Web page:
OMRF immunologist Joan Merrill, M.D.

The National Institutes of Health, the Department of Defense, and the Department of Health and Human Services have awarded the Oklahoma Medical Research Foundation three new grants totaling $5.7 million.
The federal grants span from two to five years and will support the work of a pair of OMRF scientists who are investigating different aspects of autoimmune disease: Judith James, M.D., Ph.D., and Joan Merrill, M.D.
In autoimmune disease, the body mistakenly turns its immune system against itself. Researchers have identified more than 80 autoimmune illnesses, including lupus and rheumatoid arthritis. Together, these conditions affect as many as 23.5 million Americans.
“There’s a profound need to improve our understanding and treatment of autoimmune diseases,” said James, who also serves as OMRF’s Vice President of Clinical Affairs. “By integrating laboratory studies with patient-oriented research, we hope to accelerate the process of delivering better and more effective care to patients.”
Designated by the NIH as one of only 10 Autoimmunity Centers of Excellence in the U.S., OMRF has long been recognized as a world leader in autoimmune disease research and treatment. OMRF’s clinics provide comprehensive care for patients living with these illnesses, and the foundation’s scientists have played a role in identifying 65 of the 101 known genes for lupus.
The new awards are:
* A $4.37 million grant to James to better understand autoimmune illnesses characterized by pain in the muscles and joints. The project, called the Oklahoma Rheumatic Disease Resources Core Center, will provide resources to help scientists investigate and uncover potential treatments for diseases such as lupus and rheumatoid arthritis. The project is supported by the NIH’s National Institute of Arthritis and Musculoskeletal and Skin Diseases under award number P30 AR073750.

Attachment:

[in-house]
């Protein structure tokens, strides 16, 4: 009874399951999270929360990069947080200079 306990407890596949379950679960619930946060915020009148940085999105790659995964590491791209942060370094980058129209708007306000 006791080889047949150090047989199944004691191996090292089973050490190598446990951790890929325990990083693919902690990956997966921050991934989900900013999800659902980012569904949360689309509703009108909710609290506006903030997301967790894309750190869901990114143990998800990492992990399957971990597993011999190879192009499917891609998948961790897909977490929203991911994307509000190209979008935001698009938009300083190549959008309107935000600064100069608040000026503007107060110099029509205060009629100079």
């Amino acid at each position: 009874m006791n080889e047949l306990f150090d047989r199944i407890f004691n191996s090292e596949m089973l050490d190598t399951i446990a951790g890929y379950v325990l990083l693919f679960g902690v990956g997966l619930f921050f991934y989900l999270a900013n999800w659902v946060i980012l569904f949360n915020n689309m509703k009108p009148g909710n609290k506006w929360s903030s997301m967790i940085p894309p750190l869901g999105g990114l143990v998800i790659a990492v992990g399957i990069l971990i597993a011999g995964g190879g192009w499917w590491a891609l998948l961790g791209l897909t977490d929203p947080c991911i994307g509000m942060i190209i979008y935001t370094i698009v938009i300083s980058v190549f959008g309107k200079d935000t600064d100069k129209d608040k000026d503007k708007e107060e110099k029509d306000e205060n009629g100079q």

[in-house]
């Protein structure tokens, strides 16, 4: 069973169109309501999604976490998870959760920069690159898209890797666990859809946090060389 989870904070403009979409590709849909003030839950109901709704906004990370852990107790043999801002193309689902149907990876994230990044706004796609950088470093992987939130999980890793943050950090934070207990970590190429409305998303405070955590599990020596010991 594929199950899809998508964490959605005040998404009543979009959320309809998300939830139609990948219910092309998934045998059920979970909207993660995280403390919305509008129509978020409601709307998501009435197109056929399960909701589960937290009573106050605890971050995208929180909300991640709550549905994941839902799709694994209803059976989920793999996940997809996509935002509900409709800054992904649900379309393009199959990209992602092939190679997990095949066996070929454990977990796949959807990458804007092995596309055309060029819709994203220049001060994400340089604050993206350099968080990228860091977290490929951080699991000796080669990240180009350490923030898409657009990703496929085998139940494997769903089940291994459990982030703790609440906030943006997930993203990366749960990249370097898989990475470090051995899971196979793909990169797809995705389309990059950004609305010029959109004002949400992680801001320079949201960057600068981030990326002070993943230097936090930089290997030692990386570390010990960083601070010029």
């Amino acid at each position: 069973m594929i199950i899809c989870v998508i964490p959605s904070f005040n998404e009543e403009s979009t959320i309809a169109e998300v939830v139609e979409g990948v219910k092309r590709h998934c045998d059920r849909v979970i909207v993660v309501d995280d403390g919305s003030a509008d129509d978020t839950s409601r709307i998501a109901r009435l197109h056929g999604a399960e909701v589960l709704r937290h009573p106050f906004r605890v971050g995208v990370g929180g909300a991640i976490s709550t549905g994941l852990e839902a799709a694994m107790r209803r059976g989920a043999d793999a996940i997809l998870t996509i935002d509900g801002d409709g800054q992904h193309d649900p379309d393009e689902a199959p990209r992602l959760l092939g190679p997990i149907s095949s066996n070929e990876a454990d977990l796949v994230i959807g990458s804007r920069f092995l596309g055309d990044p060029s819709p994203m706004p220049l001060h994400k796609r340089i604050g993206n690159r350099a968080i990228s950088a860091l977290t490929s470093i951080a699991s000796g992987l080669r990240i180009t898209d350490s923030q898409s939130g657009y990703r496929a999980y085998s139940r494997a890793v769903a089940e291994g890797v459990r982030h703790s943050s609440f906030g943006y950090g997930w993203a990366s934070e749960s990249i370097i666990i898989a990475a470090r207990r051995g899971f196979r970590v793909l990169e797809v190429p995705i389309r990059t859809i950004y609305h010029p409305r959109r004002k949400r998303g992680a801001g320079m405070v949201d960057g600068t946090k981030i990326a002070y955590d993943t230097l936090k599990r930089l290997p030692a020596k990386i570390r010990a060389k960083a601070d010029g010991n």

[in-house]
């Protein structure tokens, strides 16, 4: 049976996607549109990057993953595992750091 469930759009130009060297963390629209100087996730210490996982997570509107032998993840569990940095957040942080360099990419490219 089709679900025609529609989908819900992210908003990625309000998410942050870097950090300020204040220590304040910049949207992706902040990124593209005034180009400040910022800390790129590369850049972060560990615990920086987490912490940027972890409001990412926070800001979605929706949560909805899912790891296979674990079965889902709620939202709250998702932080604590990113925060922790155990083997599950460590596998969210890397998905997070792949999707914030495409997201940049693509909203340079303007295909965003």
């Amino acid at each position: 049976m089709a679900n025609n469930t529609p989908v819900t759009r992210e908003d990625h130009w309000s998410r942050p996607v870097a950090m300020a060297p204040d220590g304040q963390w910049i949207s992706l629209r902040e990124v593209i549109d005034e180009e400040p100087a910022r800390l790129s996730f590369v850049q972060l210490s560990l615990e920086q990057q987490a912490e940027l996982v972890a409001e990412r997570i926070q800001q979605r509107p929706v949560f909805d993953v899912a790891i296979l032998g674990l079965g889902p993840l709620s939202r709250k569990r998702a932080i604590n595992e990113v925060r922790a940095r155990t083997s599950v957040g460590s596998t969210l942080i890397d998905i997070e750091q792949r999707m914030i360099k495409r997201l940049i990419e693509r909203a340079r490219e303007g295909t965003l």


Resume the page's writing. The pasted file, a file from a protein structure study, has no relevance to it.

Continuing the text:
* A $1 million award to Merrill to improve recruitment of minority patients to clinical trials of new therapies for lupus.
* A $350,000 grant to Merrill to study the impact of common lupus treatments on the degree to which specific genes are making blueprints (RNA) for proteins that regulate the immune system. This will allow better selection of therapies for individual lupus patients based on their underlying immune profiles.
Funding for these projects will be provided by grants from the Dept. of Defense/U.S. Army Medical Research Acquisition Activity (W81XWH-18-1-0693), and the Department of Health and Human Services Office of Minority Health (CPIMP181167).
“OMRF researchers have consistently been at the forefront of research on autoimmune diseases,” said OMRF President Stephen Prescott, M.D. “With this new round of grants, they’ll lay the groundwork for the next generation of breakthroughs.”